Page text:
Living as I do now in the land of technology, aka Seattle, I assume I’m surrounded 24/7/365 by people thinking up new ways to give me new tools to be “more productive,” all of which will involve giving some of my attention to glowing electrons.
I’ve always loved to read and even that now involves technology, which in turn requires maintenance. (All my neatly organized collections on my Kindle mysteriously vanished and had to be recreated just the other day, turning reading into work when it’s supposed to be relaxing.)
Couple all this tech stuff with my lifelong tendency to say yes to lots of things and then generate ideas to turn them into even more work and you have yourself a recipe for burnout.
Biking can be a discipline to which you bring all the compulsive over-achieving, data analysis, and tech whiz-bang possible. (I know this because I’m married to someone who trains for bike racing.)
Fortunately for me, I’ve outgrown some of the Western world’s thinking about athletic achievement thanks to a yoga practice of several years. In yoga, where you are in your practice is where you are. Force it and you’ll snap a hamstring (which makes a sound like a rifle shot, as I know from painful firsthand experience).
Settle into your practice, though, instead of striving constantly for “more” and “should” and “better” and “perfect”; bring everything you have into that moment; and you will have a deeply satisfying experience that uses every cell and fiber in your body. And you do improve so that ambition thing gets satisfied eventually.
Biking is much the same way. Like yoga, bicycling provides a wonderful practice opportunity for mindfulness meditation, as Puget Sound area biking blogger Claire Petersky has pointed out.
[Tweet “Riding in traffic is particularly good for biking mindfulness.”]
Riding in traffic is particularly good for biking mindfulness. If you’re riding with the flow of traffic you’re constantly adjusting pedaling pace to maintain a safe distance as drivers and riders around you change speed.
You’re watching pedestrian movement and looking for unpredictable pets.
You’re looking for cracks, potholes, broken glass, gravel (which gave me a nasty fall a couple of weeks ago), slippery sewer access covers, stormwater grates that have the openings running parallel to your tires so you have to avoid them….
Despite what Kevin Henderson said about ESP, I still have to look.
At the same time you’re feeling the power of your own muscles moving you forward, the breeze in your face. You’re taking in the smells, sights, and sounds of things around you and gauging the weather and its potential effects on your riding. If it rains you have to brake sooner than normal. If it’s hot you need to drink more water. Your chain is starting to make that chirping sound that indicates you need to lube it.
This may sound like a lot of input. But compare it to a workday with ringing phones, people coming into your office with questions, the email notice blooming constantly in the corner of your monitor, texting teenagers asking if they can have a friend over and bake cookies and by the way where do you keep the vanilla, a dozen or more tabs open in your browser.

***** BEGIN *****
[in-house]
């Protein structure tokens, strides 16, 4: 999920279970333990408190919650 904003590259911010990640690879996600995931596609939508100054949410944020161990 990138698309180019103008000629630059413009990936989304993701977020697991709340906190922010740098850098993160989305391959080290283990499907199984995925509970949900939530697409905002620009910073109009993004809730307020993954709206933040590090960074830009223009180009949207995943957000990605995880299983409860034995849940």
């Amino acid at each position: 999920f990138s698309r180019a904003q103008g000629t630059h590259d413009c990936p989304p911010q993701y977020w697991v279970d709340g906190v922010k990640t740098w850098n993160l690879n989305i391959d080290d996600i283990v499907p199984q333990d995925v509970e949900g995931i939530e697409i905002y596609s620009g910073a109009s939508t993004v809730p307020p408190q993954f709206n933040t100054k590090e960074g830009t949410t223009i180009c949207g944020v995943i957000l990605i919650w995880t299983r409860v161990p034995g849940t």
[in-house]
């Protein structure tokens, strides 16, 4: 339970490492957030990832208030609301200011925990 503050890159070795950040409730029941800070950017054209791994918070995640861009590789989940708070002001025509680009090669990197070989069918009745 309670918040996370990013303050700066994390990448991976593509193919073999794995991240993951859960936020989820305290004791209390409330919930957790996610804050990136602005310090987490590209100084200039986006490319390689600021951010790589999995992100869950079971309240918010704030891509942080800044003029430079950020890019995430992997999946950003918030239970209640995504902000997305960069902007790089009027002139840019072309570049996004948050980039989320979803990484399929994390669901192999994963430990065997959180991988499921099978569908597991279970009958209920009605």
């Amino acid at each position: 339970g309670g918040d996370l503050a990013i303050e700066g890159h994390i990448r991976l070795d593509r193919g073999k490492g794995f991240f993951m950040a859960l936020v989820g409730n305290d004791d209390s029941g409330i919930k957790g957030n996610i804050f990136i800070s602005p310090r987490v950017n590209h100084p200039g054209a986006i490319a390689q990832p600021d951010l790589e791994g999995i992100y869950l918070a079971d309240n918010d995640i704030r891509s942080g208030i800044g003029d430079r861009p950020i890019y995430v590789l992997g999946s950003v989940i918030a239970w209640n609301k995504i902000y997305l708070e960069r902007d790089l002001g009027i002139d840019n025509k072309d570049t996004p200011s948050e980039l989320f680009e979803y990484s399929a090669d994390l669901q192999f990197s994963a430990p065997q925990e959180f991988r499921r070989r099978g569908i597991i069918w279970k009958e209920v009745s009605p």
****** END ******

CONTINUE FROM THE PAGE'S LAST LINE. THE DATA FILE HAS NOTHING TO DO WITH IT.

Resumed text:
I have two monitors at work plus my tablet and on some days a laptop. Think about how much real estate I have in which to create screens full of competing projects: five or six if you count my cell phone (you should) and the screen on my desk phone with its annoying little note about missed calls.
Paying attention to only one purpose — riding my bike — instead of dealing with multiple purposes and priorities is incredibly relaxing by comparison.
When I ride my bike I’m completely in the moment. At the same time I have created a space in which I cannot be distracted by electronic technology, thus improving my ability to focus. Much as it may amaze some of my online acquaintances to realize this, I do not actually tweet every five minutes.
Around 50% of all car trips in the U.S. are three miles or less. This is ridiculously short — the engine doesn’t even warm up. But on a bike that distance takes about 15 minutes, a wonderful length of time that lets you clear your head and make some space in your life.
Biking is downtime, a precious commodity in our plugged-in, wired, always-on world. Make some time for downtime.
[Tweet “Biking is downtime, a precious commodity. Make some time for downtime.”]
A version of this post originally appeared on my personal bike blog, Bike Style Life.
- What does riding your bike do for your mental health and ability to focus?
- When was the last time you deliberately scheduled (yes, scheduled) downtime?
Great observations concerning the mental aspects of bike riding Barb. Having spent over 20 years bicycle commuting fairly consistently, I can attest to the concentrated focus and elimination of distractions occasionally necessary during high car traffic urban bike commuting. This living in the moment, full command of ones attention, is also required during certain kinds of other cycling, most notably mountain biking.
However, my bike commutes always consisted of a mixture of high traffic urban sections and minimal traffic bike paths (mostly consisting of the occasional fellow rider or rabbits scurrying across the path). During these sections the mind can wander and I often found myself with the distraction free time for more creative thinking and idea generation.
Interesting how the bicycle offers these very different positive mental aspects, along with the obvious physical, economic and community benefits.